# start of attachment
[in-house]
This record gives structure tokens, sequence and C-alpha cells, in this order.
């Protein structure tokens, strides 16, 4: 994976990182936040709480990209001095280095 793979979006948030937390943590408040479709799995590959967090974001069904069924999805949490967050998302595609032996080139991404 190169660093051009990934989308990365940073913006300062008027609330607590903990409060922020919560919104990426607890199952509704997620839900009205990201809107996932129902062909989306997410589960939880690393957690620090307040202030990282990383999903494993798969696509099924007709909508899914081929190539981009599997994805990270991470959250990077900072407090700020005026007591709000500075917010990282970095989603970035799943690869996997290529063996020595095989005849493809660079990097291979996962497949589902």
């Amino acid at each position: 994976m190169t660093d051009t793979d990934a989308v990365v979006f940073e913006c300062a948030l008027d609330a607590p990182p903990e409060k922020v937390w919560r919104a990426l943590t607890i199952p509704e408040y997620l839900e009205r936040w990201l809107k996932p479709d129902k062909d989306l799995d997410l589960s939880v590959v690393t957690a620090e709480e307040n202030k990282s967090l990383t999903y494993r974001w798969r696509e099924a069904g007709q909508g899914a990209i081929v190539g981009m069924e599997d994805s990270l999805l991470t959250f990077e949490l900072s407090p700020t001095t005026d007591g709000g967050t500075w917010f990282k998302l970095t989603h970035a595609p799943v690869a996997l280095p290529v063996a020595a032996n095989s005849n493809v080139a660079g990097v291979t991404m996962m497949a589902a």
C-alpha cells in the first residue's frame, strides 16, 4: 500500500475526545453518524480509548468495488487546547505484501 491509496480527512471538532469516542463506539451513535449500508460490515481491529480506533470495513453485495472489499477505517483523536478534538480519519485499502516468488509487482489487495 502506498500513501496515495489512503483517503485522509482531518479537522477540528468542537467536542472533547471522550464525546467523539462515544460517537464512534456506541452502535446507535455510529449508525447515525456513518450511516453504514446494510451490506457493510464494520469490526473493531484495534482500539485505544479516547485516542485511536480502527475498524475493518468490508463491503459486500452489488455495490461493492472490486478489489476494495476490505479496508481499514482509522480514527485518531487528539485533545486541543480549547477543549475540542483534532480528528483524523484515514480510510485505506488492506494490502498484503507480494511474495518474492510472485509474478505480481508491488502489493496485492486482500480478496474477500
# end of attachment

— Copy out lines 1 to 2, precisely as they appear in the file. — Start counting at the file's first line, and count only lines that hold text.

[in-house]
This record gives structure tokens, sequence and C-alpha cells, in this order.